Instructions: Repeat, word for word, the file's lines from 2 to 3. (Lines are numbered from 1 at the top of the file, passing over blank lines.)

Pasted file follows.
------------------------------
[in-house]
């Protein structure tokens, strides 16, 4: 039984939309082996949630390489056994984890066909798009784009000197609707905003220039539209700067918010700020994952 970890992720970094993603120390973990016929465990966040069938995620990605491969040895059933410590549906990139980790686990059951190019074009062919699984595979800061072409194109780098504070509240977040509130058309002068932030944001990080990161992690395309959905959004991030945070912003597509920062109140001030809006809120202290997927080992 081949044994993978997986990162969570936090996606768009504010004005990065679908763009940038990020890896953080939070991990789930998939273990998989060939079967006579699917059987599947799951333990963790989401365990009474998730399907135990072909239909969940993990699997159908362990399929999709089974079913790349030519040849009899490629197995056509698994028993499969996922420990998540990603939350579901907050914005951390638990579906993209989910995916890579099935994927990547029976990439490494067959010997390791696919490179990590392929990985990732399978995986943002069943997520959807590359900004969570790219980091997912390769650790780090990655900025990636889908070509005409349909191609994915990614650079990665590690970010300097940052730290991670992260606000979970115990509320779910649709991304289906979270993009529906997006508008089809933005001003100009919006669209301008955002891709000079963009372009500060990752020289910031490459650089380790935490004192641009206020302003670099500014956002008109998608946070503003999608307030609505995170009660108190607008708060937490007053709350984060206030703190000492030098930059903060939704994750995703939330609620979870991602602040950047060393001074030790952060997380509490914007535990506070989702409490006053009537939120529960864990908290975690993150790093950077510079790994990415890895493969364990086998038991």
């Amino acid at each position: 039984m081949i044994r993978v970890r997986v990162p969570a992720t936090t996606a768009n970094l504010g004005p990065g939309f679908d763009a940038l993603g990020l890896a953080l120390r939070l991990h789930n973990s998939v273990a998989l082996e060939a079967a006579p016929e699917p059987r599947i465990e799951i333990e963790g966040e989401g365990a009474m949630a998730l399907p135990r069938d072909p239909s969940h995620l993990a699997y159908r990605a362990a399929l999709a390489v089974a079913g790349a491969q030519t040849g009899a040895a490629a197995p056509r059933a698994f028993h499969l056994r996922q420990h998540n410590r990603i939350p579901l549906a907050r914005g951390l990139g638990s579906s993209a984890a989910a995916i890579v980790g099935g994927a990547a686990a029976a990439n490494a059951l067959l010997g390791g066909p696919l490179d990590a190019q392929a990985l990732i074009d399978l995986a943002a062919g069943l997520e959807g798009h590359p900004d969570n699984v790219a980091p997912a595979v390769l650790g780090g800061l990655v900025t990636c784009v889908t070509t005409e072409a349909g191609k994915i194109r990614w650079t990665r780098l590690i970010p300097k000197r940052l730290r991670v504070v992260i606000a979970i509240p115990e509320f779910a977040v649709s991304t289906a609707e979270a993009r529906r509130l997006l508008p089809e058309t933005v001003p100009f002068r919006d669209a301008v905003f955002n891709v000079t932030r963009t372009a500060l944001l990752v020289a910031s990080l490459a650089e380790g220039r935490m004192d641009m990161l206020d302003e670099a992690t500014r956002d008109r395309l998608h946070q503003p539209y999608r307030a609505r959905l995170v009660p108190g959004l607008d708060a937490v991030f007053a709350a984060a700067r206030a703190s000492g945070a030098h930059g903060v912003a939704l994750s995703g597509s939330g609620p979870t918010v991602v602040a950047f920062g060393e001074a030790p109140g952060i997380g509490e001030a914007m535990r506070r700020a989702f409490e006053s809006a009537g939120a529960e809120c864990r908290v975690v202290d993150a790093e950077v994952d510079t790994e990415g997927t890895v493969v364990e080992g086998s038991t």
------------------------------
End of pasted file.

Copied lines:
């Protein structure tokens, strides 16, 4: 039984939309082996949630390489056994984890066909798009784009000197609707905003220039539209700067918010700020994952 970890992720970094993603120390973990016929465990966040069938995620990605491969040895059933410590549906990139980790686990059951190019074009062919699984595979800061072409194109780098504070509240977040509130058309002068932030944001990080990161992690395309959905959004991030945070912003597509920062109140001030809006809120202290997927080992 081949044994993978997986990162969570936090996606768009504010004005990065679908763009940038990020890896953080939070991990789930998939273990998989060939079967006579699917059987599947799951333990963790989401365990009474998730399907135990072909239909969940993990699997159908362990399929999709089974079913790349030519040849009899490629197995056509698994028993499969996922420990998540990603939350579901907050914005951390638990579906993209989910995916890579099935994927990547029976990439490494067959010997390791696919490179990590392929990985990732399978995986943002069943997520959807590359900004969570790219980091997912390769650790780090990655900025990636889908070509005409349909191609994915990614650079990665590690970010300097940052730290991670992260606000979970115990509320779910649709991304289906979270993009529906997006508008089809933005001003100009919006669209301008955002891709000079963009372009500060990752020289910031490459650089380790935490004192641009206020302003670099500014956002008109998608946070503003999608307030609505995170009660108190607008708060937490007053709350984060206030703190000492030098930059903060939704994750995703939330609620979870991602602040950047060393001074030790952060997380509490914007535990506070989702409490006053009537939120529960864990908290975690993150790093950077510079790994990415890895493969364990086998038991």
């Amino acid at each position: 039984m081949i044994r993978v970890r997986v990162p969570a992720t936090t996606a768009n970094l504010g004005p990065g939309f679908d763009a940038l993603g990020l890896a953080l120390r939070l991990h789930n973990s998939v273990a998989l082996e060939a079967a006579p016929e699917p059987r599947i465990e799951i333990e963790g966040e989401g365990a009474m949630a998730l399907p135990r069938d072909p239909s969940h995620l993990a699997y159908r990605a362990a399929l999709a390489v089974a079913g790349a491969q030519t040849g009899a040895a490629a197995p056509r059933a698994f028993h499969l056994r996922q420990h998540n410590r990603i939350p579901l549906a907050r914005g951390l990139g638990s579906s993209a984890a989910a995916i890579v980790g099935g994927a990547a686990a029976a990439n490494a059951l067959l010997g390791g066909p696919l490179d990590a190019q392929a990985l990732i074009d399978l995986a943002a062919g069943l997520e959807g798009h590359p900004d969570n699984v790219a980091p997912a595979v390769l650790g780090g800061l990655v900025t990636c784009v889908t070509t005409e072409a349909g191609k994915i194109r990614w650079t990665r780098l590690i970010p300097k000197r940052l730290r991670v504070v992260i606000a979970i509240p115990e509320f779910a977040v649709s991304t289906a609707e979270a993009r529906r509130l997006l508008p089809e058309t933005v001003p100009f002068r919006d669209a301008v905003f955002n891709v000079t932030r963009t372009a500060l944001l990752v020289a910031s990080l490459a650089e380790g220039r935490m004192d641009m990161l206020d302003e670099a992690t500014r956002d008109r395309l998608h946070q503003p539209y999608r307030a609505r959905l995170v009660p108190g959004l607008d708060a937490v991030f007053a709350a984060a700067r206030a703190s000492g945070a030098h930059g903060v912003a939704l994750s995703g597509s939330g609620p979870t918010v991602v602040a950047f920062g060393e001074a030790p109140g952060i997380g509490e001030a914007m535990r506070r700020a989702f409490e006053s809006a009537g939120a529960e809120c864990r908290v975690v202290d993150a790093e950077v994952d510079t790994e990415g997927t890895v493969v364990e080992g086998s038991t």